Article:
Nicaragua History: The Sandinista Government and Post-Sandinism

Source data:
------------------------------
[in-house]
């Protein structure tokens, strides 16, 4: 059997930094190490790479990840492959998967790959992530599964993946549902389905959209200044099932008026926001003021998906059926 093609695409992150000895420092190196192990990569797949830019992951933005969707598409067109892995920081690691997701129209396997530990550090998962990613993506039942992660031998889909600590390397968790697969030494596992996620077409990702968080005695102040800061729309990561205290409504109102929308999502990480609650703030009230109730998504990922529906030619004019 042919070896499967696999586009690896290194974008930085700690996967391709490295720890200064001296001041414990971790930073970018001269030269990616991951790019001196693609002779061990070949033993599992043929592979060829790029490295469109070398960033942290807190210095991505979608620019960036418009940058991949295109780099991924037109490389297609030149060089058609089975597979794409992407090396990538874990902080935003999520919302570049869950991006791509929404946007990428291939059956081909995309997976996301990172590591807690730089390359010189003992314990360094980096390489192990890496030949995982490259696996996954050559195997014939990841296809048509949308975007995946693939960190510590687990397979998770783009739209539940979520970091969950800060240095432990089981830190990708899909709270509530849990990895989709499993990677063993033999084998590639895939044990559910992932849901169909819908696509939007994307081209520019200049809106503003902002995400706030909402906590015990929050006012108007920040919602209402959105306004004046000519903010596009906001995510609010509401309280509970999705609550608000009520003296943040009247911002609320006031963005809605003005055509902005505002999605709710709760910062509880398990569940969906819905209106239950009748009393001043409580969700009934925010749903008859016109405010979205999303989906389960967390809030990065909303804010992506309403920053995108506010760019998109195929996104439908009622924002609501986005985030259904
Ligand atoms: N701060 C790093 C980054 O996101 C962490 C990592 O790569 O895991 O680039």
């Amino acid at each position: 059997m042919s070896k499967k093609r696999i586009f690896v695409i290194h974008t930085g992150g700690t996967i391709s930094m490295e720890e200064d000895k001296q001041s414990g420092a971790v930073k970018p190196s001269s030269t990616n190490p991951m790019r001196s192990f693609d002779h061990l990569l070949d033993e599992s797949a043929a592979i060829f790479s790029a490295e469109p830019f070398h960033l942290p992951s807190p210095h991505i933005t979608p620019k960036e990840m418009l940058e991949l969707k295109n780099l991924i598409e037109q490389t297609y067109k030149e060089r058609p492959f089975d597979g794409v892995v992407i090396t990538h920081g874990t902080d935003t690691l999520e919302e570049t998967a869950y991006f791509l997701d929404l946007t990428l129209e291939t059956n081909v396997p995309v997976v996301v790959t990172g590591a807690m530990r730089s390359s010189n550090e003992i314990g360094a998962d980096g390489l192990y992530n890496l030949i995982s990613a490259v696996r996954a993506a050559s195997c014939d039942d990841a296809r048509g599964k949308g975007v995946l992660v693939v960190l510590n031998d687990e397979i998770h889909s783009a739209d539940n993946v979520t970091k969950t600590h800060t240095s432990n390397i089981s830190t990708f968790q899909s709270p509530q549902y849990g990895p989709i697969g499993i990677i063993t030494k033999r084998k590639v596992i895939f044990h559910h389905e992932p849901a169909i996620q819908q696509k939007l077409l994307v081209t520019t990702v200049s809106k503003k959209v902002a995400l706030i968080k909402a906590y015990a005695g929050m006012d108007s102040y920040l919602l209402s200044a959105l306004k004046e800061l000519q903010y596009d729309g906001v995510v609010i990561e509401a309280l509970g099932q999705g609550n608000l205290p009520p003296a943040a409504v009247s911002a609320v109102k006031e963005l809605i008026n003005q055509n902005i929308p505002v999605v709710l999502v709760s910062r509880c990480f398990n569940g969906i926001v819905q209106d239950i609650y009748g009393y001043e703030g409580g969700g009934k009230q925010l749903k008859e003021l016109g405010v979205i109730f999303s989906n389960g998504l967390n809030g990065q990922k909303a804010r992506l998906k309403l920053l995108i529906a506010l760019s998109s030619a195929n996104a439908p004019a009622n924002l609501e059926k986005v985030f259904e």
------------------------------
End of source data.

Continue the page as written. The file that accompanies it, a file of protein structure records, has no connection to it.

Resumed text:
By | September 23, 2021